Amundsen throttled back his well-tuned team to travel between 15 and 20 miles per day, in a relentless march to 90 degrees south.
When a member of Amundsen’s team suggested they could go faster, up to 25 miles a day, Amundsen said no. They needed to rest and sleep so as to continually replenish their energy.
In contrast, Scott would sometimes drive his team to exhaustion on good days and then sit in his tent and complain about the weather on bad days. At one point, Scott faced 6 days of gale force winds and traveled on none, whereas Amundsen faced 15 and traveled on 8.
Amundsen clocked in at the South Pole right on his pre-decided pace, having averaged 15.5 miles per day. Scott in contrast fell behind early, with no plan of a daily pace, and as the conditions worsened, enhanced by his lack of preparation for unforeseen events, he and his team never recovered.
On December 15, 1911, Amundsen, and his team reached the South Pole. He and his teammates planted the Norwegian flag and then went right back to work on their journey home.
Amundsen and his team reached home base on January 25th, the precise day he had planned. Running out of supplies, Scott, and his team stalled in mid-March, exhausted and depressed.
Eight months later, a British reconnaissance party found the frozen bodies of Scott and two teammates in a forlorn, snow-drifted little tent, just ten miles short of his supply depot. His whole team had perished.
Now back to my story.
That steady desire to improve every day set the stage for success.
Every practice that year, every workout, every match, every healthy meal was that same mindset. We need to put in our 20-mile march to get to our target.
We didn’t work any harder during the sunny days, but we also didn’t sit in our tent and complain about the weather or how busy our schedules were, or how tired we were on the rough days.
As a team, and as individuals, we decided that if we wanted to win, there would be no great days, no bad days, just a whole string of good days. We put in that 20-mile march every day so we had the chance to reach our goal.
Sure enough…at the end of the season, we had the chance to experience that we had the chance to experience that court storming moment every athlete dreams of!
What’s your 20-mile march?
When it comes to your strength training, are you like Scott or Amundsen? When is the last time you went to the gym and put in a ’20 mile march’?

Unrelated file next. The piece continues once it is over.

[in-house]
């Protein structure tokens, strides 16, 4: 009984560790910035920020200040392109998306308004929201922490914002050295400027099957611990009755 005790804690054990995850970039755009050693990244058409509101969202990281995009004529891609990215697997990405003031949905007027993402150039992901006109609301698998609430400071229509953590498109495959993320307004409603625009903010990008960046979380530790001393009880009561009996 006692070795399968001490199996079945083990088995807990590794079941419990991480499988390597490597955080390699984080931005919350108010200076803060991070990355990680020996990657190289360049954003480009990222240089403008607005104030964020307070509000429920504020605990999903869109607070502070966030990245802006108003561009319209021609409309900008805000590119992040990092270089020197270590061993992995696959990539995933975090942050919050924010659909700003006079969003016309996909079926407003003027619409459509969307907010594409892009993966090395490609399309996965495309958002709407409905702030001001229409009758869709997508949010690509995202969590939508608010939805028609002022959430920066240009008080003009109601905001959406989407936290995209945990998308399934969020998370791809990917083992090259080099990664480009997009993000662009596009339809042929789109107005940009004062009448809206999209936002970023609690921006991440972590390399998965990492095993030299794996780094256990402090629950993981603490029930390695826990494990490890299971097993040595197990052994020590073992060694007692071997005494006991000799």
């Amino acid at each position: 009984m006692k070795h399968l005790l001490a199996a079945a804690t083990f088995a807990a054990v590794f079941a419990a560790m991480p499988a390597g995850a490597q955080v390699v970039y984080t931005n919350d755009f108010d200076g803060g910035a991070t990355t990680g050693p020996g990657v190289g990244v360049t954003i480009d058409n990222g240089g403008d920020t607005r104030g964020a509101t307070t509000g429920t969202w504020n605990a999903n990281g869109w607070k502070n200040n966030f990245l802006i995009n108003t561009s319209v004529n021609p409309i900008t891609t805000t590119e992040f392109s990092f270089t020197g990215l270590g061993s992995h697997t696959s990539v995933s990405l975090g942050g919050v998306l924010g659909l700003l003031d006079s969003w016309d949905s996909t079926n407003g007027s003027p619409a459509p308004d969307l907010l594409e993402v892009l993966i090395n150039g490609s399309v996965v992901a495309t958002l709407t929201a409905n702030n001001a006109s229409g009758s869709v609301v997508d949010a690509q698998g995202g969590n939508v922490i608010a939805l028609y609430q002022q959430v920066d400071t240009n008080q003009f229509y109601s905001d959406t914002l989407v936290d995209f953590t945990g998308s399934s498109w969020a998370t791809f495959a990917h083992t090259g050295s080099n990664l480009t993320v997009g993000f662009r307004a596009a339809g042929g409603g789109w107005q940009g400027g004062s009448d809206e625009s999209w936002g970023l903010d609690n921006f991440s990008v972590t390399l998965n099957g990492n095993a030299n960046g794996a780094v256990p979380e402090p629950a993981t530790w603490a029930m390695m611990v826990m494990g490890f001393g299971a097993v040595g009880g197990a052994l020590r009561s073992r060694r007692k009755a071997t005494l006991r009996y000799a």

Consistency trumps intensity EVERY SINGLE TIME! The person who commits to strength training year round will ALWAYS get better results than the person who does the extended, grueling workouts… but only a few months of the year.
If you are going to get started with strength training…commit to the 20-mile march. Be consistent, rather than going all out… ‘but only when you have the time’
To start your 20-mile march… just enter your email address below, and download “The FIRST 5 Exercises an Athlete Should Learn”.
I know it’s exciting for you to load up the bench press, do your ‘jump training’, or follow that plyometrics program you bought online. However, if you put the cart before the horse, at best you’ll end up hitting a plateau, and at worst you’ll end up on the sidelines with a preventable injury.
You can’t build performance on top of dysfunction- Gray Cook
You have to learn how to move well before you can get into high intensity training.
I know that you are a go-getter, and always want to push the line!
The ‘work you til you puke’ mindset sure makes great TV and great advertisements. An ad like this one would be a lot less motivating if they just showed people foam rolling and doing mobility drills rather than box jumps and sled pushes.
If you can’t do a full squat without your knees diving in together and your heels coming off the ground, the best thing you can do for your performance and health is learn to move well.
Likewise, here is an upper body screening test we do with all of our volleyball and baseball players to ensure they have healthy shoulders.
Here are 3 reasons why you need to move well BEFORE you ‘get after it’ with your training:
You will get better results, with less effort. You’re already tired from practice. Establishing good movement patterns can have a huge impact on your performance without draining you even further.
Prevent injuries before they happen.
Build a higher top end. Those that move well have a greater capacity to handle the ‘intense’ training needed to play sports at a high level without getting injured.
If your coach is all ‘rah rah let’s work you into the ground cause being tired is a good thing’ then it’s time for a new strength coach.
I’m all for pushing the intensity level when the time is right, but you have to balance the ‘how much’ you are moving with ‘how well’ you are moving.
Take Jen for example, she added about 2.5″ to her spike touch in the first couple of weeks of working with me, and we barely touched a weight, and did minimal ‘plyometrics’ during that time.
Athletes (I’m looking at you high school boys), it’s a tough sell, but learning proper technique for squats, bench press, and deadlifts, will pay huge dividends. Just loading up the bar and going nuts regardless of form and flexibility levels is a recipe for early plateaus and injury.
An increased emphasis on technique early on in your lifting career will pay dividends on your performance now, and on your ability to train pain-free in the future.